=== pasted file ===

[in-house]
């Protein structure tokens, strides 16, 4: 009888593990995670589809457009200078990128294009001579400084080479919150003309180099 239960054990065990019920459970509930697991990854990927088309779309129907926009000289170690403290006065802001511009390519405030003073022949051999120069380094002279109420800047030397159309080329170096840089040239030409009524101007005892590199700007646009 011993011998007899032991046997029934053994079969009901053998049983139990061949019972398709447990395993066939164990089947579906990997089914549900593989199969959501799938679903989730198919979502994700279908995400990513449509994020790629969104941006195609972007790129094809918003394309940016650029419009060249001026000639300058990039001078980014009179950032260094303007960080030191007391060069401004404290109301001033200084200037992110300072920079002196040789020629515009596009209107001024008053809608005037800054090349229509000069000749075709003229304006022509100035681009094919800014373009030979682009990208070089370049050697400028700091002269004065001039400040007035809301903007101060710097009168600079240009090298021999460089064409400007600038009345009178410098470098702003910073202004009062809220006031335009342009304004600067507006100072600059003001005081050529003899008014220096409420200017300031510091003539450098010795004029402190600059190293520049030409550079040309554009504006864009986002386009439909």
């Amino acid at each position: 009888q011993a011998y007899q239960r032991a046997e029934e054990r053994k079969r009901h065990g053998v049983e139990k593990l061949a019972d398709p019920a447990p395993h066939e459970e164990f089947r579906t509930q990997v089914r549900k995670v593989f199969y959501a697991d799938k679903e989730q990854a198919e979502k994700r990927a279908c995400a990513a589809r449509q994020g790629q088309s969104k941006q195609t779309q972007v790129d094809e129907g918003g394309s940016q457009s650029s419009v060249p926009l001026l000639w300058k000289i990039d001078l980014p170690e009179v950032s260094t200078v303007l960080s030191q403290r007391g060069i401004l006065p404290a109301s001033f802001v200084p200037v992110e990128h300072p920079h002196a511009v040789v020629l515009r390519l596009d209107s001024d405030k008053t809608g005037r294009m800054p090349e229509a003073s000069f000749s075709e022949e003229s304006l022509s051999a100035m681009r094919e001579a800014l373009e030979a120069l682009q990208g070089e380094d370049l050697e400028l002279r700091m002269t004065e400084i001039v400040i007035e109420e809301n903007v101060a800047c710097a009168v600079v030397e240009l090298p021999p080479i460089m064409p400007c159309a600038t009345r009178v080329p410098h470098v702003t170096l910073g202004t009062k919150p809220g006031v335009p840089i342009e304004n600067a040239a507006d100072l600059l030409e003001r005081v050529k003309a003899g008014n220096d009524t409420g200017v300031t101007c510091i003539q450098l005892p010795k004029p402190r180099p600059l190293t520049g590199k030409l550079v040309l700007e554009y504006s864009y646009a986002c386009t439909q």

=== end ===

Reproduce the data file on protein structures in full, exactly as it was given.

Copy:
[in-house]
């Protein structure tokens, strides 16, 4: 009888593990995670589809457009200078990128294009001579400084080479919150003309180099 239960054990065990019920459970509930697991990854990927088309779309129907926009000289170690403290006065802001511009390519405030003073022949051999120069380094002279109420800047030397159309080329170096840089040239030409009524101007005892590199700007646009 011993011998007899032991046997029934053994079969009901053998049983139990061949019972398709447990395993066939164990089947579906990997089914549900593989199969959501799938679903989730198919979502994700279908995400990513449509994020790629969104941006195609972007790129094809918003394309940016650029419009060249001026000639300058990039001078980014009179950032260094303007960080030191007391060069401004404290109301001033200084200037992110300072920079002196040789020629515009596009209107001024008053809608005037800054090349229509000069000749075709003229304006022509100035681009094919800014373009030979682009990208070089370049050697400028700091002269004065001039400040007035809301903007101060710097009168600079240009090298021999460089064409400007600038009345009178410098470098702003910073202004009062809220006031335009342009304004600067507006100072600059003001005081050529003899008014220096409420200017300031510091003539450098010795004029402190600059190293520049030409550079040309554009504006864009986002386009439909």
């Amino acid at each position: 009888q011993a011998y007899q239960r032991a046997e029934e054990r053994k079969r009901h065990g053998v049983e139990k593990l061949a019972d398709p019920a447990p395993h066939e459970e164990f089947r579906t509930q990997v089914r549900k995670v593989f199969y959501a697991d799938k679903e989730q990854a198919e979502k994700r990927a279908c995400a990513a589809r449509q994020g790629q088309s969104k941006q195609t779309q972007v790129d094809e129907g918003g394309s940016q457009s650029s419009v060249p926009l001026l000639w300058k000289i990039d001078l980014p170690e009179v950032s260094t200078v303007l960080s030191q403290r007391g060069i401004l006065p404290a109301s001033f802001v200084p200037v992110e990128h300072p920079h002196a511009v040789v020629l515009r390519l596009d209107s001024d405030k008053t809608g005037r294009m800054p090349e229509a003073s000069f000749s075709e022949e003229s304006l022509s051999a100035m681009r094919e001579a800014l373009e030979a120069l682009q990208g070089e380094d370049l050697e400028l002279r700091m002269t004065e400084i001039v400040i007035e109420e809301n903007v101060a800047c710097a009168v600079v030397e240009l090298p021999p080479i460089m064409p400007c159309a600038t009345r009178v080329p410098h470098v702003t170096l910073g202004t009062k919150p809220g006031v335009p840089i342009e304004n600067a040239a507006d100072l600059l030409e003001r005081v050529k003309a003899g008014n220096d009524t409420g200017v300031t101007c510091i003539q450098l005892p010795k004029p402190r180099p600059l190293t520049g590199k030409l550079v040309l700007e554009y504006s864009y646009a986002c386009t439909q």